Fungal colonization and growth on plants inoculated with the different VIGS constructs compared with control material was carefully monitored. The different phenotypic observations are summarized in Figure 6; and Additional file 5. Fungal growth was further assessed by detaching infected leaves and placing them in a petri dish containing moist filter paper followed by incubation in the dark at 25°C for two days, as described by Levy [31]. The development of conidiophores protruding through leaf lesions followed by rapid asexual spore development indicated fungal colonization of the leaf material, and a susceptible phenotype.

Figure 6
figure 6

Leaf phenotypes of resistant GA06/18 and susceptible Sila plants, 7 dpi with S. turcica , pretreated either with water, empty vector or VIGS construct 1 and 2.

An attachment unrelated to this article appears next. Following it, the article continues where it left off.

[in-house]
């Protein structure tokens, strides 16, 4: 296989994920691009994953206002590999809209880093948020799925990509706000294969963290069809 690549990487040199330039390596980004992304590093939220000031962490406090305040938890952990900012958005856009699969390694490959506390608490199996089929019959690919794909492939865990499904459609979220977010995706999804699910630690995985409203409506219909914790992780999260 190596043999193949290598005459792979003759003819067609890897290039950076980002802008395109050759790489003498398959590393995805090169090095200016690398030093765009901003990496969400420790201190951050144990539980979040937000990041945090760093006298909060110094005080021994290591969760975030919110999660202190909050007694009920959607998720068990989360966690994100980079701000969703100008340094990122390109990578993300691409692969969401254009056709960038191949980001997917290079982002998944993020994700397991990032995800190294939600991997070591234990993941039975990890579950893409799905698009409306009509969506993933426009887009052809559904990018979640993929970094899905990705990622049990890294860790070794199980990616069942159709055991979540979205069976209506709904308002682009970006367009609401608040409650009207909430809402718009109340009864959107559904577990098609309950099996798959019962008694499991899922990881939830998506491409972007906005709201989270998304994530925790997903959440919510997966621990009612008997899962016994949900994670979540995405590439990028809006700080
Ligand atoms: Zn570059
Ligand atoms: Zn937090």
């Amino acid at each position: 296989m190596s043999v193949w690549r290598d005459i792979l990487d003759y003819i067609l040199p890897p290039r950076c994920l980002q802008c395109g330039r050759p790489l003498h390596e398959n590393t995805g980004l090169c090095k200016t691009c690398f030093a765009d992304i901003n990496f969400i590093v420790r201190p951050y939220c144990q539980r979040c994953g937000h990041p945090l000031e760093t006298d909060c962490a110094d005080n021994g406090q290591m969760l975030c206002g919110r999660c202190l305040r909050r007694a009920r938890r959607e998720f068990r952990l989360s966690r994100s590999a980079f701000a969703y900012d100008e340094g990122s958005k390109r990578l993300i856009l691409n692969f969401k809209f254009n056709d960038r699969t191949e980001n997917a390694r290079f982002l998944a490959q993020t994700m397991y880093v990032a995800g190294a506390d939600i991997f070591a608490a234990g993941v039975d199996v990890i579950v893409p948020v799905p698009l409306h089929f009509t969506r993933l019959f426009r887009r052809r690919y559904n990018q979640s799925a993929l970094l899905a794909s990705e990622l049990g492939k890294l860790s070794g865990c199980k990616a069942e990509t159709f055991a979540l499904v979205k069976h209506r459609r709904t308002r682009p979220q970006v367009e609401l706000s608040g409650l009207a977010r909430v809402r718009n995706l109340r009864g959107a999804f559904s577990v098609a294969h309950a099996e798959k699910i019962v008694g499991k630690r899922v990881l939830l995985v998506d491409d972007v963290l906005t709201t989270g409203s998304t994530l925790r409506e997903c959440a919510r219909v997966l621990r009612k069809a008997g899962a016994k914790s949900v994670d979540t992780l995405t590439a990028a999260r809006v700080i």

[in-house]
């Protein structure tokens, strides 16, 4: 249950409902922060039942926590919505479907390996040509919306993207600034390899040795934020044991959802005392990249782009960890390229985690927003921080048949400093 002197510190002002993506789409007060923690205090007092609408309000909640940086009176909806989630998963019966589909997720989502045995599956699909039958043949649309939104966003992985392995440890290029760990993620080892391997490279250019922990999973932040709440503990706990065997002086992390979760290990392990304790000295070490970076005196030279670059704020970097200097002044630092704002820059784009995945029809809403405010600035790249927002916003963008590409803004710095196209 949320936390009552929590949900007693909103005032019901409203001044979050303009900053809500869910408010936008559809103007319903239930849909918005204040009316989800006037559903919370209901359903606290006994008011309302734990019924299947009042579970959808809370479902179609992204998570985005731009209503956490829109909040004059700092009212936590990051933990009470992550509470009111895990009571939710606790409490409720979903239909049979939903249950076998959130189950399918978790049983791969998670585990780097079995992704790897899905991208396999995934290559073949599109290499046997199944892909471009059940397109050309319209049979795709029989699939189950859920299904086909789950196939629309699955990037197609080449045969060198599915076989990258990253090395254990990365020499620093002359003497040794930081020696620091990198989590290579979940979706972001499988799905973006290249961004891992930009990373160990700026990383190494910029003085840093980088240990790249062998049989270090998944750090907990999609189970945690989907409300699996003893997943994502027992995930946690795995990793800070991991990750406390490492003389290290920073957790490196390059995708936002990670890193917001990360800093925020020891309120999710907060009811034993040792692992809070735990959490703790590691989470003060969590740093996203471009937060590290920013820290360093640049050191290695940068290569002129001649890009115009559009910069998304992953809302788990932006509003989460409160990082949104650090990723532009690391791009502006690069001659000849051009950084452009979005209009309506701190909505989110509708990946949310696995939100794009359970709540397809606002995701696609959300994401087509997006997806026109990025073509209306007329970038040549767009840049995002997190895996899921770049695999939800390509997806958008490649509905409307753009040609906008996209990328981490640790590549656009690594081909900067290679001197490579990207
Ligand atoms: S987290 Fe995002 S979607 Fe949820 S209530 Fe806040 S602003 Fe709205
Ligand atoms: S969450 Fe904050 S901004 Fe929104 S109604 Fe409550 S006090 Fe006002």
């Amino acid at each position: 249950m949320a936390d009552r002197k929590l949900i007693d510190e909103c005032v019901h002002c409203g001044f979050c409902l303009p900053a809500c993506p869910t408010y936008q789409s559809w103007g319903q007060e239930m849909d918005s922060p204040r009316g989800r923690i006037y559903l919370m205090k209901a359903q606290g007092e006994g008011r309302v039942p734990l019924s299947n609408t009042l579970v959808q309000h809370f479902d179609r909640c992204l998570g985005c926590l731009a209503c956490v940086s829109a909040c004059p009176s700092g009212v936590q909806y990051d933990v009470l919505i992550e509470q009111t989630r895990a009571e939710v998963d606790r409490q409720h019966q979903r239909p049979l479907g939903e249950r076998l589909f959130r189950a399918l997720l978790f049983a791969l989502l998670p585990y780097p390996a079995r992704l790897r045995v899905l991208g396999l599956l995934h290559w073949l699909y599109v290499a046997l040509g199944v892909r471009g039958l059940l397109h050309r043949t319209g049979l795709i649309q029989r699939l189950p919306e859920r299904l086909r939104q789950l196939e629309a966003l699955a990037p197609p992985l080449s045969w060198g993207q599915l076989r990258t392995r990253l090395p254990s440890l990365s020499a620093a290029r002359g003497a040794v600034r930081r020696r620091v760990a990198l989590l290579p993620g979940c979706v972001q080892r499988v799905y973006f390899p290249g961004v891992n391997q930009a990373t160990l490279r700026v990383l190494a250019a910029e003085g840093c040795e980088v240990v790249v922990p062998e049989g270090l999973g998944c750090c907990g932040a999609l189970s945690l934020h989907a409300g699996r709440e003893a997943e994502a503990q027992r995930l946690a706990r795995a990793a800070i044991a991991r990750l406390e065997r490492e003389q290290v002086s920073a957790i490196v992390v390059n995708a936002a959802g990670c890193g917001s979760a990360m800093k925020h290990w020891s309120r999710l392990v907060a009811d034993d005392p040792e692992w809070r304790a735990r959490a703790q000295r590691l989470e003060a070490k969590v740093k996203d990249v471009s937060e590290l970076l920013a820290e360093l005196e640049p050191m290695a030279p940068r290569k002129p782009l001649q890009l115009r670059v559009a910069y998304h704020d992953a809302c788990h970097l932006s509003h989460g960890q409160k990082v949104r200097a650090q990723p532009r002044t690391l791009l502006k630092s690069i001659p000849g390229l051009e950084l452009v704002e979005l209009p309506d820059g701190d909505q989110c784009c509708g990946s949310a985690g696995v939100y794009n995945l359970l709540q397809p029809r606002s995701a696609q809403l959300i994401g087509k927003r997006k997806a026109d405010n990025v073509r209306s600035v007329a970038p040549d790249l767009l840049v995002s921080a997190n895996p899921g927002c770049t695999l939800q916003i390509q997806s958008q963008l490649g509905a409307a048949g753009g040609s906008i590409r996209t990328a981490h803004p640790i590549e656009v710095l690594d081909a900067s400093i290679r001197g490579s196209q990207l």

A hypersensitive response (small dark/red spots) occurred at 2 dpi on the resistant GA06/18 genotype upon fungal challenge while the plants treated with empty vector produced a somewhat delayed HR phenotype 3 dpi. When VIGS construct 1 was applied to GA06/18 plants prior to fungal inoculation, larger and more numerous lesions with chlorotic halos developed compared to the control plants. Disease lesions spread laterally along the leaf and fungal conidiophores and spores were produced under sporulating conditions. Similarly, when the effect of construct 2 was assayed, the disease lesions were seen 2 dpi and spread laterally to form large lesions that produced large numbers of fungal spores. The disease lesions were larger than those induced by construct 1, at 7 dpi. On the susceptible Sila plants clear disease symptoms, necrotic spots, and chlorotic halos around fungal appressoria were seen 2 dpi. Large numbers of asexual fungal spores were produced on conidiophores protruding from necrotic lesions. When Sila plants were inoculated with the empty VIGS vector, prior to fungal inoculation, similar disease symptoms occurred 2 dpi. In contrast, on Sila plants inoculated with our VIGS construct 1, slightly larger and more frequent lesions appeared compared to control plants. The disease symptoms were further amplified when construct 2 was used, resulting in larger necrotic lesions, and profuse fungal sporulation. In order to correlate these observed disease phenotypes with fungal growth, fungal DNA was quantified in the VIGS materials (Figure 7). S. turcica DNA increased to 1.5 ± 0.4 pg/ng sorghum DNA in GA06/18 leaves inoculated with VIGS construct 1, and to 3.6 ± 0.9 pg/ng sorghum DNA when using construct 2, from a near zero level in control plants (non-VIGS and empty vector). A significant (P < 0.005) increase in fungal DNA was also found in samples from Sila inoculated with construct 1 (1.2 ± 0.4 pg/ng sorghum DNA), and construct 2 (0.8 ± 0.9 pg/ng sorghum DNA), compared to control samples with approximately 0.5 pg/ng sorghum DNA.